On August 20, a front blew in and brought hurricane-force winds, whipping the hundreds of small fires into one or two blazing infernos. The fire was impossible to fight; there were too few men and too little supplies. The United States Forest Service (then called the National Forest Service) was only five years old at the time and unprepared for the possibilities of this dry summer. Later the U.S. Army was brought in to help fight the blaze.
Smoke from the fire was said to have been seen as far east as Watertown, New York and as far south as Denver, Colorado. It was reported that at night, 500 miles (800 km) out into the Pacific Ocean, ships could not navigate by the stars because the sky was cloudy with smoke.
The Great Burn Roadless Area sprawls across the Bitterroot Mountains on the border between Idaho and Montana, and embodies the beauty of natural fire recovery. Huge forest fires transformed the area in 1910. It is now one of the most wild and spectacular areas found so close to Missoula. Forests of Western hemlock, cedar, larch, ponderosa pine and Douglas fir create a spectacular contrast to the subalpine tundra. More than thirty mountain lakes are found in high glacial basins along the border. The Great Burn is also part of an important wildlife corridor between the Selway-Bitterroot and Cabinet-Yaak ecosystems, as well as part of the larger Yellowstone to Yukon wildlands corridor.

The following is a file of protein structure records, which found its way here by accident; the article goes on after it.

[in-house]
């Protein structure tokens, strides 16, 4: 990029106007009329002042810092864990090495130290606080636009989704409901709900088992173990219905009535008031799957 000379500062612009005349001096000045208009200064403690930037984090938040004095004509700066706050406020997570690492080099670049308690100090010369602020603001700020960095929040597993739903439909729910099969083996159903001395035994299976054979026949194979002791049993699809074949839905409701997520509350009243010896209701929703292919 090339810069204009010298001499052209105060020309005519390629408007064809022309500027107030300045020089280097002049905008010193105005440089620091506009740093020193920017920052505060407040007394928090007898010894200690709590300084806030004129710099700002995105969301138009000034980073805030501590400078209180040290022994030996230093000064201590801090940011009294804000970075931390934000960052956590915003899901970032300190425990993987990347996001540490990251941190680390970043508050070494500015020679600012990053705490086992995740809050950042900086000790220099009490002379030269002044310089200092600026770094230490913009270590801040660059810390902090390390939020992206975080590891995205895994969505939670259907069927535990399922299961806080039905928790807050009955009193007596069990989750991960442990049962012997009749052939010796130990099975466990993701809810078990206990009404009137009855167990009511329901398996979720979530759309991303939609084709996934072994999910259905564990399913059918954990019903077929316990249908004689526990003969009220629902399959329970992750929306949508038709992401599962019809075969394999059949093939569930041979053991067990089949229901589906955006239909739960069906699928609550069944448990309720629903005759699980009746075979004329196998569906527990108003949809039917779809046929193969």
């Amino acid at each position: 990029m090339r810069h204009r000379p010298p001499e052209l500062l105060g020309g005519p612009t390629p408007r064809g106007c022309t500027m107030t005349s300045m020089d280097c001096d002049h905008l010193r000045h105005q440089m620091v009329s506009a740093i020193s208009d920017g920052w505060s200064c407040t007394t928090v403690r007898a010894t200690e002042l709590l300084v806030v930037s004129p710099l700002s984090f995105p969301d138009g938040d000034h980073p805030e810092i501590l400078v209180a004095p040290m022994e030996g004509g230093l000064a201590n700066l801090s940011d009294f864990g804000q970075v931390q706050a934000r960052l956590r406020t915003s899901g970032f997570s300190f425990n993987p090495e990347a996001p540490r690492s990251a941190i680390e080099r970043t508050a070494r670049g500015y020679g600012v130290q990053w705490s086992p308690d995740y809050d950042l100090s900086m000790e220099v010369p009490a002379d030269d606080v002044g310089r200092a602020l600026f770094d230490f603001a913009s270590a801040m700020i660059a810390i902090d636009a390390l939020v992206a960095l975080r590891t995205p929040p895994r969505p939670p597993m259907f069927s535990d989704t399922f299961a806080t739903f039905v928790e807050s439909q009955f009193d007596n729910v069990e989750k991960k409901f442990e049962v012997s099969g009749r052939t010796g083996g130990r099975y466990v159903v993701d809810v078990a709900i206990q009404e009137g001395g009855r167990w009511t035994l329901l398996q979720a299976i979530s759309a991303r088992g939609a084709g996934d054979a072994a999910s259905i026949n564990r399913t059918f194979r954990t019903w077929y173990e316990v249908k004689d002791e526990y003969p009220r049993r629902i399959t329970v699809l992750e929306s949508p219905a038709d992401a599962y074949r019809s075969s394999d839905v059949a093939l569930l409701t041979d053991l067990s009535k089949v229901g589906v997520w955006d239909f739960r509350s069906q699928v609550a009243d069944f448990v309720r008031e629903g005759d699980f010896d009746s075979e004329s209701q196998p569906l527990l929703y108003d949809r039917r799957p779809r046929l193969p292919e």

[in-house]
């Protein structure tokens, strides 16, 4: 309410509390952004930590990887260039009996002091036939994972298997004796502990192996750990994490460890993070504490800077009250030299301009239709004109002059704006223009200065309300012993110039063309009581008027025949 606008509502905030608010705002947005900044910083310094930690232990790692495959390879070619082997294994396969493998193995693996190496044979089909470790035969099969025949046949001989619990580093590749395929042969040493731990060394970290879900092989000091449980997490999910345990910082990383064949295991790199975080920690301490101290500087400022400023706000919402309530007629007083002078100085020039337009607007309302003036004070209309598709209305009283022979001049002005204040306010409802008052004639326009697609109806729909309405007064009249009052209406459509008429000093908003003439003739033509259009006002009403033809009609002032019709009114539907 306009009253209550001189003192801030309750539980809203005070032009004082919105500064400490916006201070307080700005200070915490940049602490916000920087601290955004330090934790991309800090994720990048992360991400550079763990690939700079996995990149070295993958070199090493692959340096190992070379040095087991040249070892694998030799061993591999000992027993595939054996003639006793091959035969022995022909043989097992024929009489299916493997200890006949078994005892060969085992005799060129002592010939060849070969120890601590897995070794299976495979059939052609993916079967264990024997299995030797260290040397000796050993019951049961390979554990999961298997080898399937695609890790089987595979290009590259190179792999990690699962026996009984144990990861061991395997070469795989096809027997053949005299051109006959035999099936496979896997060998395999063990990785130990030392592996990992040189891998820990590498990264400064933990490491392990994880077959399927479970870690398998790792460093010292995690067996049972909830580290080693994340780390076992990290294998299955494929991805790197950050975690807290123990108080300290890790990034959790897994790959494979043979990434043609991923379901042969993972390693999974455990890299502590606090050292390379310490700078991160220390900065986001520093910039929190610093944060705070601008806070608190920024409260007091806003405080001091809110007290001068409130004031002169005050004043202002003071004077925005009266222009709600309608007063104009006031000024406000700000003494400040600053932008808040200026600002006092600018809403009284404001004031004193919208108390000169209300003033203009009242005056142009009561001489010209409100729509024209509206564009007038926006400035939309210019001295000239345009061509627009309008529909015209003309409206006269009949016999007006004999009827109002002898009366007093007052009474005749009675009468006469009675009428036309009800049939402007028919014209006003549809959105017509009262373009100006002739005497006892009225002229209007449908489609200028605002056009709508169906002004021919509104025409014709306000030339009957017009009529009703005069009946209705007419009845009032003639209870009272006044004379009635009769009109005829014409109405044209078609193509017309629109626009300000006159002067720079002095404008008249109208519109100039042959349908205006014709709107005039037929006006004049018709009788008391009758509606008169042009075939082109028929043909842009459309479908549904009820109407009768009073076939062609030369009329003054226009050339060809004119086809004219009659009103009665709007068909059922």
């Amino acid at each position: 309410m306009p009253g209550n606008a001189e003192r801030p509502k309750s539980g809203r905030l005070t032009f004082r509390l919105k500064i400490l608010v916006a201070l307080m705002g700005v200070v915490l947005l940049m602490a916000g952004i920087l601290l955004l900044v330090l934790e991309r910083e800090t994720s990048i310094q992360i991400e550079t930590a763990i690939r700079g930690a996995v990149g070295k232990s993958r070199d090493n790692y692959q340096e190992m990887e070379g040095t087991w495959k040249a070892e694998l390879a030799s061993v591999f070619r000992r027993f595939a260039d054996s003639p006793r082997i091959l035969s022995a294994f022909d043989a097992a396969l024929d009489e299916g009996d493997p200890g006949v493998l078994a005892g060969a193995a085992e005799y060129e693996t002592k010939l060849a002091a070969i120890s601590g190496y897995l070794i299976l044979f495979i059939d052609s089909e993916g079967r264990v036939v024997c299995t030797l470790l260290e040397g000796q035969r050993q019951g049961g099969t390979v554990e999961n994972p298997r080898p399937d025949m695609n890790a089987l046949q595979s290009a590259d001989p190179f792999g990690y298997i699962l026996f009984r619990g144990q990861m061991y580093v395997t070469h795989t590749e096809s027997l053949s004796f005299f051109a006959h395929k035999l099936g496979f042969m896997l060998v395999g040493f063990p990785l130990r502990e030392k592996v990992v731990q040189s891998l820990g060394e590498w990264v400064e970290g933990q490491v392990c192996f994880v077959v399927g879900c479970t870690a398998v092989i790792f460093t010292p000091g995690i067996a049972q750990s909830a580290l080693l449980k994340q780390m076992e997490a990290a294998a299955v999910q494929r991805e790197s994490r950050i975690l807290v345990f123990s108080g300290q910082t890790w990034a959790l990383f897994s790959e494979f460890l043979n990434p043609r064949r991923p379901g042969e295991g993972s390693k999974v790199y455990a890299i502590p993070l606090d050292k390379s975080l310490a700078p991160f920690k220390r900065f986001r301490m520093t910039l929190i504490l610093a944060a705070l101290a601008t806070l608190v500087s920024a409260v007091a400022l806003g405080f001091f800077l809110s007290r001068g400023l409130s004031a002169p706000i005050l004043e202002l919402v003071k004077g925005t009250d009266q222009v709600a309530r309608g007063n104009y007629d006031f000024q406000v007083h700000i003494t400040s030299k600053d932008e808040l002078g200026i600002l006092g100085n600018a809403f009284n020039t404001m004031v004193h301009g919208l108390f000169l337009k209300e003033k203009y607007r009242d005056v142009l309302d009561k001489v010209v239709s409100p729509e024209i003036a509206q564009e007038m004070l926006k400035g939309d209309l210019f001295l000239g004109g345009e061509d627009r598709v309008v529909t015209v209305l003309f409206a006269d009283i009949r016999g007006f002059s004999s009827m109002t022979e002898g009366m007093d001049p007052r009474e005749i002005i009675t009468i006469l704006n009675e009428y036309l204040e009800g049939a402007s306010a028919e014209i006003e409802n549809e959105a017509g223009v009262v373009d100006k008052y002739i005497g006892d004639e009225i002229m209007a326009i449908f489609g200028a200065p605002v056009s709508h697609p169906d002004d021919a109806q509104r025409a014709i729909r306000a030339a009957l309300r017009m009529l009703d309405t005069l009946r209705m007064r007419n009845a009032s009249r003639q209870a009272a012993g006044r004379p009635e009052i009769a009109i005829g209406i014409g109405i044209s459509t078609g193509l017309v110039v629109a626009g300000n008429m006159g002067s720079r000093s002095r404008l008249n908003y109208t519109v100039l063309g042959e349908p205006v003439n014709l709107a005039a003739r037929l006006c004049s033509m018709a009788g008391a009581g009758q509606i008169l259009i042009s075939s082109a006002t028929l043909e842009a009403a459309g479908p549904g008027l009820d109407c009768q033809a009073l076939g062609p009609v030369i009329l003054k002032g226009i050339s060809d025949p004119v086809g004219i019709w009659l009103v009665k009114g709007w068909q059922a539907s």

The Great Burn has been in need of protection since the early '70's. Local citizens have tried to ensure that the wilderness character of the area endures, and through their efforts the Lolo and Clearwater national forests designated over 224,000 acres as proposed Wilderness. The Great Burn has been included in nine wilderness bills introduced in Congress between 1984 and 1992, none of which have become law. The only active legislation calling for Wilderness protection for the Great Burn is the Northern Rockies Ecosystem Protection Act.
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